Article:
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I have to do some analysis on a table these columns: Id, UserName, DateFrom, DateTo. I have to find out a User has more the one entry for the same time period. I´m wondering if there is a way to do this in a single Select statement?..... Otherwise I cannot think of anything better then a stored procedure... Can someone help me out with some ideas and hints.

Id----------UserId-------------DateFrom------------DateTo
1-----------Tim123-------------------- 11/19/2012 08:00---11/19/2012 11:00
2-----------Tim123-------------------- 11/19/2012 10:00---11/19/2012 11:00
3-----------Tim123-------------------- 11/19/2012 12:00---11/19/2012 17:00
1-----------John123--------------------11/19/2012 08:00---11/19/2012 11:00
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closed as not a real question by Ben, Leigh, Ragunath Jawahar, Sam I am, HaskellElephant Nov 20 '12 at 19:50

It's difficult to tell what is being asked here. This question is ambiguous, vague, incomplete, overly broad, or rhetorical and cannot be reasonably answered in its current form. For help clarifying this question so that it can be reopened, visit the help center.If this question can be reworded to fit the rules in the help center, please edit the question.

    
Please show sample data and what you have tried. –  Tim Schmelter Nov 19 '12 at 21:54

3 Answers 3

up vote 4 down vote accepted
sqlite> insert into user_data values(1, "john", "12-nov-12", "25-nov-12");
sqlite> insert into user_data values(2, "john", "24-nov-12", "25-dec-12");
sqlite> insert into user_data values(3, "jack", "12-nov-12", "25-nov-12");
sqlite> insert into user_data values(4, "jack", "26-nov-12", "30-nov-12");

sqlite> select distinct ud1.userid 
        from user_data ud1, user_data ud2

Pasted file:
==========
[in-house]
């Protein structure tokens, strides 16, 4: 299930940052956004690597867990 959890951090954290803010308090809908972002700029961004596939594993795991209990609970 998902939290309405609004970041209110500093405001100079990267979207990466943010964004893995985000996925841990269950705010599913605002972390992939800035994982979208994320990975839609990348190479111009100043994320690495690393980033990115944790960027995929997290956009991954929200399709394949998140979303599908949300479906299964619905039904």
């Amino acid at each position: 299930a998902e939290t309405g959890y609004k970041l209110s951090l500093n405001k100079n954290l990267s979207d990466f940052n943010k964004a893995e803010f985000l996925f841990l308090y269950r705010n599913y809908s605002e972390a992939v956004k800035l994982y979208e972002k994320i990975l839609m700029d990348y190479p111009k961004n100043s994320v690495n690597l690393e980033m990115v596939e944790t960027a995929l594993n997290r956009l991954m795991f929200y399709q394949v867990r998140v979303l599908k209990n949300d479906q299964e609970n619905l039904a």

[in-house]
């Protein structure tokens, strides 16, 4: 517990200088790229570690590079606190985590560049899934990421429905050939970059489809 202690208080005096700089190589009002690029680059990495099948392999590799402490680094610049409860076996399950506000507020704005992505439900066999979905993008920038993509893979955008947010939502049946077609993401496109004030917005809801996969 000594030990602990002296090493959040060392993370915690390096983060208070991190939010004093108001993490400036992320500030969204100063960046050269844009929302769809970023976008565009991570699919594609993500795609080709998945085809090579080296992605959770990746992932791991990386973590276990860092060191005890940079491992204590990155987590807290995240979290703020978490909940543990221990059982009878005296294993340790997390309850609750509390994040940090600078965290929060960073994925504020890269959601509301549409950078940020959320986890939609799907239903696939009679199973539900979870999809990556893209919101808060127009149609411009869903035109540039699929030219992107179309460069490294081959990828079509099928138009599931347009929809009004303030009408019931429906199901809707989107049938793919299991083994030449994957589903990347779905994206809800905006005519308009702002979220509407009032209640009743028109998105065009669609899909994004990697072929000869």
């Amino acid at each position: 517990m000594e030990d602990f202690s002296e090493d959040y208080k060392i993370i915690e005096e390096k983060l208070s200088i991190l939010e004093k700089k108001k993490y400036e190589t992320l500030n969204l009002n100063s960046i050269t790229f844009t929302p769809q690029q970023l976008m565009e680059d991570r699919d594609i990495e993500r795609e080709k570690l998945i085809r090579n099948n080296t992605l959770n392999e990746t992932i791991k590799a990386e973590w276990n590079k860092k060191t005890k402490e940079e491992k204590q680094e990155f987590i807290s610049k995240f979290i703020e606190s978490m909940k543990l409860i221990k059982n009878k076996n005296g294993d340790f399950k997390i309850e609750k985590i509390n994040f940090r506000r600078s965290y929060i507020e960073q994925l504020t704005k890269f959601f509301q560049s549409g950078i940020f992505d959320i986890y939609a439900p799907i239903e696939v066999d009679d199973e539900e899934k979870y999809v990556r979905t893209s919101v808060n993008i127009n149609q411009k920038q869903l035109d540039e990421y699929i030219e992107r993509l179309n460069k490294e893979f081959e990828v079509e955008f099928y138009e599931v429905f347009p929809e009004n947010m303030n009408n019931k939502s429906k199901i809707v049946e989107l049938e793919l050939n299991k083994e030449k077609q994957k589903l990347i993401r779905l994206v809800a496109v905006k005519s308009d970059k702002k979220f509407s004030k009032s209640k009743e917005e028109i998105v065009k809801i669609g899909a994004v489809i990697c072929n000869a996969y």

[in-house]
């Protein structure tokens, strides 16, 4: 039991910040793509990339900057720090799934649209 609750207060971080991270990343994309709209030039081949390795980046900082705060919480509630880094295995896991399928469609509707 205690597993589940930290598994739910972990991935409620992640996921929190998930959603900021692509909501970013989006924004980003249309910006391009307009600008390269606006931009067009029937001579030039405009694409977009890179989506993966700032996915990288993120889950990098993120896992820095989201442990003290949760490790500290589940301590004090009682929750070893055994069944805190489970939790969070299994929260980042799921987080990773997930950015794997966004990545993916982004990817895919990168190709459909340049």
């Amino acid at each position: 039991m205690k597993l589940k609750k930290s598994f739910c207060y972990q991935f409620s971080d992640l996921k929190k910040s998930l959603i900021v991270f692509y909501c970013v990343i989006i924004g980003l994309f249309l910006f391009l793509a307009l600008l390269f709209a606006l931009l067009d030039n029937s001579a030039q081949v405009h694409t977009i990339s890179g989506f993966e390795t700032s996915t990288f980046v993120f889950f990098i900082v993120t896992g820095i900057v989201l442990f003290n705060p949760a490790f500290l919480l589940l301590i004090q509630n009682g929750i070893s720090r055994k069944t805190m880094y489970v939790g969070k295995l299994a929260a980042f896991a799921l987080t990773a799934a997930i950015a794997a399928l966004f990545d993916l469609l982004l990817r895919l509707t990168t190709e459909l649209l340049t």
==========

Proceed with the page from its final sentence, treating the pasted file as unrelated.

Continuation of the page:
where ud1.userid = ud2.userid 
              and ud1.datefrom <= ud2.dateto and ud2.datefrom <= ud1.dateto
              and ud1.id < ud2.id;
john

The idea is that

  • if period A starts before the end of period B
  • and period A ends after the start of period B

then there is overlap.

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thnak you very much –  user26411 Nov 19 '12 at 22:48
select * 
from mytable t1
join mytable t2 
    on t1.UserName = t2.username
    and t1.DateFrom <= t2.DateTo -- this is how to check for any overlap
    and t1.DateTo >= t2.DateFrom -- this is how to check for any overlap
    and t1.id < t2.id -- don't join to self, which would otherwise match
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Say you have the ranges (1 Jan, 3 Jan) and (2 Jan, 4 Jan). They'll go through the comparison twice, once as t1, t2 and once the other way round. In neither case will t1.DateFrom >= t2.DateTo, although the ranges clearly overlap. I'm sure it's just a backwards comparisons somewhere, though. –  Laurence Nov 19 '12 at 22:08
1  
This cannot work since as soon as one of the DateFrom is after another DateTo (first check), the only conclusion is that there are no overlaps between the two joined entries. –  jvivenot Nov 19 '12 at 22:22
    
@Laurence fixed by simply changing != to < –  Bohemian Nov 19 '12 at 23:05
    
@jvivenot you're actually wrong. get out a pencil and paper and work through the edge cases. you'll see that this is the correct way to find overlapping dates. I challenge you to show me some data that doesn't give the correct comparison result using my logic –  Bohemian Nov 19 '12 at 23:07
1  
The data I supplied still breaks this. Neither 1 Jan or 2 Jan are >= 3 Jan or 4 Jan, so t1.DateFrom >= t2.DateTo isn't true, which ever range gets mapped to t1 and t2. –  Laurence Nov 19 '12 at 23:08

You can use a nested query, and COUNT to keep track of number of occurrences

 SELECT t1.id, t1.UserName, t1.DateFrom, t1.DateTo
 FROM your_table_name t1
 WHERE (SELECT COUNT(*) 
 FROM your_table_name t2 
 WHERE t1.DateFrom=t2.DateFrom 
 AND t1.DateTo = t2.DateTo)>1
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That seems to count equal time periods rather than overlapping ones, though maybe that's what the OP is after. The question isn't entirely clear. –  Laurence Nov 19 '12 at 21:58
    
I thought that was what he was after. I'm not sure, you might be right. –  Abraham P Nov 19 '12 at 21:59

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